Compass: UAA gives community more than hockey

Seawolf Hockey grabbed sports headlines lately, as local supporters pressed for more influence in the search for a new coach. UAA listened. A second search committee and revised job requirements should please the community and lead to a great coach. Well and good.

But in my view, given the week UAA just had -- graduating 2,315 students and 'topping off' a new home for the Seawolves at the Alaska Airlines Center -- the school's many other achievements are being overlooked by concern over the next chapter for a single sport.

Consider the incredible successes of women's basketball. Over the past seven years, women's basketball has gone 182-42, one the best five records in NCAA Division II, winning Great Northwest Athletic Conference regular-season titles in 2009 and 2012, and two GNAC tournaments in 2011 and 2012.

In cross-country and track and field, Micah Chelimo has rewritten the record books for UAA. Over a 10-month period, he captured three national titles and five All-American honors. And this week, Seawolf women won the GNAC track and field championship (plus seven individual titles for this meet), overcoming Seattle Pacific's dominance.

UAA volleyball finished its fifth straight winning season this year, and put together a 5-match winning streak in September to carry UAA's Springhill Suites Invitational Championship.

As hard as athletes work in the field, the sports experience at UAA also includes hitting the books hard and growing as a leader and a role model.

In 2012, the combined GPA for Seawolf athletes was 3.2, 19 athletes earned a perfect 4.0 and 70 percent of all UAA athletes ranked above a 3.0. This has been true for 16 of the last 19 years.

And since we're proudly keeping score, here's a few more standout statistics for the Seawolves. Over the last decade UAA produced:

• 210 All-Americans.

• 121 academic All-Americans.

• 15 conference championships ( three in the past year).

• 9 NCAA Division II West Region titles.

And yes, there's more.

For the past three seasons, UAA has placed in the top 10 percent of all NCAA Division II programs in the national colleges Director's Cup, an honor that recognizes national finishes for all sports.

UAA student-athletes made history by sweeping the 2012 GNAC "Athlete-of-the-Year" awards in all seven of its league-sponsored sports.

These are proud moments and true achievements, not unlike watching more than 2,300 students claim their degrees at commencement, 20 of them as UAA scholar-athletes.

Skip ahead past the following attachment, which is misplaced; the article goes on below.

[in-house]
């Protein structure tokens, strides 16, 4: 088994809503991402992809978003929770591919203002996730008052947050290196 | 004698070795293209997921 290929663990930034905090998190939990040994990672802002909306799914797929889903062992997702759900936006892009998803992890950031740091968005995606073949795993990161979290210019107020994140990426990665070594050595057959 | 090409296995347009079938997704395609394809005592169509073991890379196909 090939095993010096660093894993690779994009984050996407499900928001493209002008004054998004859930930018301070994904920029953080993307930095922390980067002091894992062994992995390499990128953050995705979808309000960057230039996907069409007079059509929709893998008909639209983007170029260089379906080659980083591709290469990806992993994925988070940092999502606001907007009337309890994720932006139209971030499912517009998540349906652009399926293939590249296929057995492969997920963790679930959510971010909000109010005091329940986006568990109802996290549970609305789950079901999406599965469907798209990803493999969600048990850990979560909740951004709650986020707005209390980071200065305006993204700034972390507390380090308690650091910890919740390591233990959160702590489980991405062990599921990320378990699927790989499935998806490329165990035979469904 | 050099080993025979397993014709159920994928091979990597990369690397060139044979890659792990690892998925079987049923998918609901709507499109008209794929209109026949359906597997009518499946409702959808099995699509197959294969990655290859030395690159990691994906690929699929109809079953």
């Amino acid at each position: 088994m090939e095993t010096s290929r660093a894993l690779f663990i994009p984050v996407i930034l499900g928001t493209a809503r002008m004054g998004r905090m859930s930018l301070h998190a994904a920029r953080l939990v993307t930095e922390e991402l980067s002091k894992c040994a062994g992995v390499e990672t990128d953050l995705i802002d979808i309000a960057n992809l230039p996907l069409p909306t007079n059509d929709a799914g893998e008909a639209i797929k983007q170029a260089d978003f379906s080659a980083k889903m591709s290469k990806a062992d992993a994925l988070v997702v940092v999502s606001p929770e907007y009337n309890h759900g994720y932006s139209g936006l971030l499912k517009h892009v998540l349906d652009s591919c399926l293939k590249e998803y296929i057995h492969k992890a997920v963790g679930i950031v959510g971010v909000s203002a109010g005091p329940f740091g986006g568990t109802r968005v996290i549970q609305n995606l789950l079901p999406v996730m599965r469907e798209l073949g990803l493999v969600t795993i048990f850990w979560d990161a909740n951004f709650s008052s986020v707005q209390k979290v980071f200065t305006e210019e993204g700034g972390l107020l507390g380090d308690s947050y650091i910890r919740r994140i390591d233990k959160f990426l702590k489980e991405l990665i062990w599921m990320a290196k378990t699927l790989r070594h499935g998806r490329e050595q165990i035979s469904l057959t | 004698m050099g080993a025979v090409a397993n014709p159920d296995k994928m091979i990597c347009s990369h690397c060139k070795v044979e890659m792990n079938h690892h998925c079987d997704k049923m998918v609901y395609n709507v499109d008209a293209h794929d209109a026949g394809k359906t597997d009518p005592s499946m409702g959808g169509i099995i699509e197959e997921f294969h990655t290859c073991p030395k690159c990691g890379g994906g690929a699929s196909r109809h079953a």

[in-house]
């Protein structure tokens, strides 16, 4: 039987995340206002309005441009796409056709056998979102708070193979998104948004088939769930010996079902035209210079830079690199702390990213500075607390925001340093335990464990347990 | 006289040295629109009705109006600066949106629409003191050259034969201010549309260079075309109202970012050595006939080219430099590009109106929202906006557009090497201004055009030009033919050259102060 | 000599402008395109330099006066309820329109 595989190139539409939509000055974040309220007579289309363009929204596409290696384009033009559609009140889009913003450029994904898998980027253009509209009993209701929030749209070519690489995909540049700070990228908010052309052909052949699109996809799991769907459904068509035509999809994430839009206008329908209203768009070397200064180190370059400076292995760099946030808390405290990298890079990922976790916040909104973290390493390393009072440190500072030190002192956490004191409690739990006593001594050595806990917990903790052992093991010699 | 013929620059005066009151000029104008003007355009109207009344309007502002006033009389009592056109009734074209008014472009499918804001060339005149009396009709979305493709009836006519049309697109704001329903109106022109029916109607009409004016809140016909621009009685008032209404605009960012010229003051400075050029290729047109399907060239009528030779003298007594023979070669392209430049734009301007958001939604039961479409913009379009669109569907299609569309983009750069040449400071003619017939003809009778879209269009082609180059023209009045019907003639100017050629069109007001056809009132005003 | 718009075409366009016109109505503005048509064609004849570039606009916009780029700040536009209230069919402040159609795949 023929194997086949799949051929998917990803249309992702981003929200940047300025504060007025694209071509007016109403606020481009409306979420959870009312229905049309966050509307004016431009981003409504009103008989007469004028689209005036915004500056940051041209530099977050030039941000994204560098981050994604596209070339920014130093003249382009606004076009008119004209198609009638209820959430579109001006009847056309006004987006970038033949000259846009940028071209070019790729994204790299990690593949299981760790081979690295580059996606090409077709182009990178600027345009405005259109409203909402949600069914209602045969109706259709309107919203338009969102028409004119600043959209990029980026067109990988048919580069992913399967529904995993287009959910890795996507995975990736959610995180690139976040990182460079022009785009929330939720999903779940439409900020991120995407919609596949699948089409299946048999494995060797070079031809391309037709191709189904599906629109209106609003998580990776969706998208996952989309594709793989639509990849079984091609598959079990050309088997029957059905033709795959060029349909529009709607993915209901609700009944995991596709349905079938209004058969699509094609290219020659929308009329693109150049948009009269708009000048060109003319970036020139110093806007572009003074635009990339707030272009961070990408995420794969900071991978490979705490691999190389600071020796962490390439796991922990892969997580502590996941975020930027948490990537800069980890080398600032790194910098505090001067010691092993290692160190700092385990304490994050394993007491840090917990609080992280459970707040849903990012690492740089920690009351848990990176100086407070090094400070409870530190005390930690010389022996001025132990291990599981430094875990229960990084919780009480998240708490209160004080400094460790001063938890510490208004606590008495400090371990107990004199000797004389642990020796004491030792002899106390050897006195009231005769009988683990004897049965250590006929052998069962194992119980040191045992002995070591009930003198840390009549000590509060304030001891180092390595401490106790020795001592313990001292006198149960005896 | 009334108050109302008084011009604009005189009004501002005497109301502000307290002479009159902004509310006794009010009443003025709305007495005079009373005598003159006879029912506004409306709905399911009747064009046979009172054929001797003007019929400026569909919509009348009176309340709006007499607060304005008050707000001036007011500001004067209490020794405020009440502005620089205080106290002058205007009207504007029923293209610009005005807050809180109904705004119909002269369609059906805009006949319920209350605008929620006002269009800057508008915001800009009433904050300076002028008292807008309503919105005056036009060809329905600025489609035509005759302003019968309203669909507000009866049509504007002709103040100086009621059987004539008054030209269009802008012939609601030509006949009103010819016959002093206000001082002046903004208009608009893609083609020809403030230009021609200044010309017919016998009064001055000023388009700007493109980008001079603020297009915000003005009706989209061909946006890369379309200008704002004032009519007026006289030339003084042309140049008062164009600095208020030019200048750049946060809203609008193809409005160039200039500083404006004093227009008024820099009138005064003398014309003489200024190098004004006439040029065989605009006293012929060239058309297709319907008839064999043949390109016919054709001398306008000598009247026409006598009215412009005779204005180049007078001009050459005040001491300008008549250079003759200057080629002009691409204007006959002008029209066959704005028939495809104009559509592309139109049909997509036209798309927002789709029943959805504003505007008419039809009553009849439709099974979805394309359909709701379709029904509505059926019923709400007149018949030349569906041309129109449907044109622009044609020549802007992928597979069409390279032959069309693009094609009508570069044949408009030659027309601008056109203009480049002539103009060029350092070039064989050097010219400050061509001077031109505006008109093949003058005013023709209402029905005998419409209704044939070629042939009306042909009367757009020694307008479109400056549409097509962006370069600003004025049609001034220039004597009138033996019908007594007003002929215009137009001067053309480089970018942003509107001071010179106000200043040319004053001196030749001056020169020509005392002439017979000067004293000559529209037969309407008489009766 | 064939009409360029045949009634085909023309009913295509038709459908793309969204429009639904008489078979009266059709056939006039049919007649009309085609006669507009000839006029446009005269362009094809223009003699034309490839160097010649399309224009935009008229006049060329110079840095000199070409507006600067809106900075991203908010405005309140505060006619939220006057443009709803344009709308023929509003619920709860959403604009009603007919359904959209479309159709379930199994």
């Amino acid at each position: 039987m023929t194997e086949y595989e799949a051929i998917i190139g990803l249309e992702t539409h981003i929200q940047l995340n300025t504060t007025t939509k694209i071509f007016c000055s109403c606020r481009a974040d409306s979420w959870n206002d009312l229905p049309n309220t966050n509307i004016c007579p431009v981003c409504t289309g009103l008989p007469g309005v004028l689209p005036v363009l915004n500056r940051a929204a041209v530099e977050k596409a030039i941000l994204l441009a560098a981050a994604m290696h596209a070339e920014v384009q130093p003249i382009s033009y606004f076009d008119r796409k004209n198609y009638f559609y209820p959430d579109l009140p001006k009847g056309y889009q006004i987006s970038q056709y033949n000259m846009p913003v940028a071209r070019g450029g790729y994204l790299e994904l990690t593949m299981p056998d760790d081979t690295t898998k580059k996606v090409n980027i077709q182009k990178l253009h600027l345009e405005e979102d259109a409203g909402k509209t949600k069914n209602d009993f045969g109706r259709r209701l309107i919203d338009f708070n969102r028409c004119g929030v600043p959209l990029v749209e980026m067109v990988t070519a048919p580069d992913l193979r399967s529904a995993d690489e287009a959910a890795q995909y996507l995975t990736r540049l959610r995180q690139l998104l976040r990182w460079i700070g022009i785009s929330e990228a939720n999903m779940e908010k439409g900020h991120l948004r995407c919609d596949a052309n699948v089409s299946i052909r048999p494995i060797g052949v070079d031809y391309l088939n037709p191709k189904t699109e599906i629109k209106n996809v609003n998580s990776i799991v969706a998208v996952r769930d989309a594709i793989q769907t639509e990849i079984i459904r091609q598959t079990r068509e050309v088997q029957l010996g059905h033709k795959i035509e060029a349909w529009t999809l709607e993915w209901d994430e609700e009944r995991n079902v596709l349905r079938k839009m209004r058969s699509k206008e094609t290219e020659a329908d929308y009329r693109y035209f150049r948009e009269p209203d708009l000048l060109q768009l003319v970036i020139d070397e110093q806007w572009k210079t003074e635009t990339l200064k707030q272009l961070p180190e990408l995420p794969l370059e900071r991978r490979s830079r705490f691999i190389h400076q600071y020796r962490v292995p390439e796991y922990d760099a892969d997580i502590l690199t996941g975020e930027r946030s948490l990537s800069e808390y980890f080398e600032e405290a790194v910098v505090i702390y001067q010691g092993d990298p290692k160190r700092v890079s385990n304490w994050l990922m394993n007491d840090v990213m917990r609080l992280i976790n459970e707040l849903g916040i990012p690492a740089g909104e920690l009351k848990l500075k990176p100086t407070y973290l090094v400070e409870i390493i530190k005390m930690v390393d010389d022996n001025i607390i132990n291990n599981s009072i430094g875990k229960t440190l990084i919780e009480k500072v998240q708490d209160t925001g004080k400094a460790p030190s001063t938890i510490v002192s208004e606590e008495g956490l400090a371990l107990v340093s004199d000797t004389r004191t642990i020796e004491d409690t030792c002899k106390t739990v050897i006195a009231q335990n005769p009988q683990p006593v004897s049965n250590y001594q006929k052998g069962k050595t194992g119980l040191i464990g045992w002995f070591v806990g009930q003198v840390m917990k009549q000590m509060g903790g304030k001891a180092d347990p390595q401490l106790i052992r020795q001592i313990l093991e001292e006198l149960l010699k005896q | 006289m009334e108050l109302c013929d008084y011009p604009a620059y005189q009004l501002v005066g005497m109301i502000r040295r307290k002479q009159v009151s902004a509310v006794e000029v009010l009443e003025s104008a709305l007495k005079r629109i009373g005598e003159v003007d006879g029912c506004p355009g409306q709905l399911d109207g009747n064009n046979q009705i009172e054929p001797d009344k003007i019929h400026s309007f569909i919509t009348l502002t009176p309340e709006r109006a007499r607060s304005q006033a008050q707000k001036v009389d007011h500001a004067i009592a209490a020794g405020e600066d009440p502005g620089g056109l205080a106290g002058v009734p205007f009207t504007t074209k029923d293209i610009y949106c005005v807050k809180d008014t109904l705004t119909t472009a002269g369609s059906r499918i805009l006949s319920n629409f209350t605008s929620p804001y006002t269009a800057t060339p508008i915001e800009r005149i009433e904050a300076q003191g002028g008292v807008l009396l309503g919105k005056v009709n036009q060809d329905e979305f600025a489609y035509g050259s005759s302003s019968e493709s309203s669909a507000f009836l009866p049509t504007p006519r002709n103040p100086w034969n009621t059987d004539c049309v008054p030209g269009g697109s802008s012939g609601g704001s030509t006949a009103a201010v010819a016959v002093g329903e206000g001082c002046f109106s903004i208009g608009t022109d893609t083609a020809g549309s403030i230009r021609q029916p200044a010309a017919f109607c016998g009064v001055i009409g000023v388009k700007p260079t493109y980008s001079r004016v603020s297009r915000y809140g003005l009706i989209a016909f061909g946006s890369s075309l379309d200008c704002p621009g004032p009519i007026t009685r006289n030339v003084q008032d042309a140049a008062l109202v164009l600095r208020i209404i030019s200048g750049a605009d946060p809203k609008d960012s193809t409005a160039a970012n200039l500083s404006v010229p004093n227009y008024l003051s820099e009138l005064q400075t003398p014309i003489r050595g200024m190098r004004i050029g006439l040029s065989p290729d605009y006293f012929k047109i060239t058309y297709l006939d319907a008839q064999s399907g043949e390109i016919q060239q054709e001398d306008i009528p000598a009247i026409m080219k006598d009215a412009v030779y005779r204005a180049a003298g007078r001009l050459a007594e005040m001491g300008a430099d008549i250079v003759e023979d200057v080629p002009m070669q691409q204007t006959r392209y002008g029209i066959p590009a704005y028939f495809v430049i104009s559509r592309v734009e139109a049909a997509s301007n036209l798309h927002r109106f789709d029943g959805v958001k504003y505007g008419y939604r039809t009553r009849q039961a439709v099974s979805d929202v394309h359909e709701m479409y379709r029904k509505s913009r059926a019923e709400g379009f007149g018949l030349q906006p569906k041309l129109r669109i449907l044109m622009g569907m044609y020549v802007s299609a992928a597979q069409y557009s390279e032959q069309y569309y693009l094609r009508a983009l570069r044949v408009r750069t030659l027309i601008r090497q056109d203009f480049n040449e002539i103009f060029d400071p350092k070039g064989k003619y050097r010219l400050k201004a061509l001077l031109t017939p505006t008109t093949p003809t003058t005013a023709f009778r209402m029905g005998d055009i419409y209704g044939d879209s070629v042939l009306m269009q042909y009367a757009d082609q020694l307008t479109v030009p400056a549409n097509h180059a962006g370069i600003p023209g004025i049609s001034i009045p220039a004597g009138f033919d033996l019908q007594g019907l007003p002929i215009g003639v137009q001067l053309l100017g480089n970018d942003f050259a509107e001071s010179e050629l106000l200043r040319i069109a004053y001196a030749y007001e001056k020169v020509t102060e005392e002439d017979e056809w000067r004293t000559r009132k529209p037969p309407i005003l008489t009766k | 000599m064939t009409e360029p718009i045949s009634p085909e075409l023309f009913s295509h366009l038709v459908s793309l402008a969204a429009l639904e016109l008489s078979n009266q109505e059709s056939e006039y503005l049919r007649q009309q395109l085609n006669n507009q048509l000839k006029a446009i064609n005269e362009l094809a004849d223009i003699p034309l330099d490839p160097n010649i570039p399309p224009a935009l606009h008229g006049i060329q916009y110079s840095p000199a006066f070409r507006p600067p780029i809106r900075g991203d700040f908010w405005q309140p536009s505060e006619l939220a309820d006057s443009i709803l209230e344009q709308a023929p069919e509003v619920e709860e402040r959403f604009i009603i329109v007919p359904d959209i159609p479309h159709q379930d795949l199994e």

This year's commencement was special for me because our daughter-in-law received her second degree from UAA, this time in nutrition.

As we left the Sullivan Arena, I spotted Alysa Horn, one of UAA's great women's basketball players, still in her cap and gown, standing among friends. Seeing her there reminded me of so many exciting evenings I've spent watching basketball in the Wells Fargo Sports Complex, sitting in the bleachers and cheering for our remarkable teams.

Friday's "topping off" event for the new home of Seawolf Athletics in the Alaska Airlines Center was another satisfying moment. Gathered there before the bare beams and bolts, we marveled at the arena's stunning outline against the sky. We recognized the teamwork it represents, not just among the talented designers and builders, but in our whole community. Leaders at all levels came together to help get this much-needed facility built for Anchorage.

So while hockey grows into its next chapter, let's not forget the steady and wonderful achievements -- across the board -- in Seawolf athletics.

Soon we'll all be enjoying a new arena that can showcase the dedication and hard work of our scholar-athletes. Each and every season, they study, train and perform with all their heart and ability. Our role is to watch them strive, celebrate their successes, and stand by them. Go Seawolves!

Fran Ulmer is a former chancellor of UAA and former lieutenant governor of Alaska.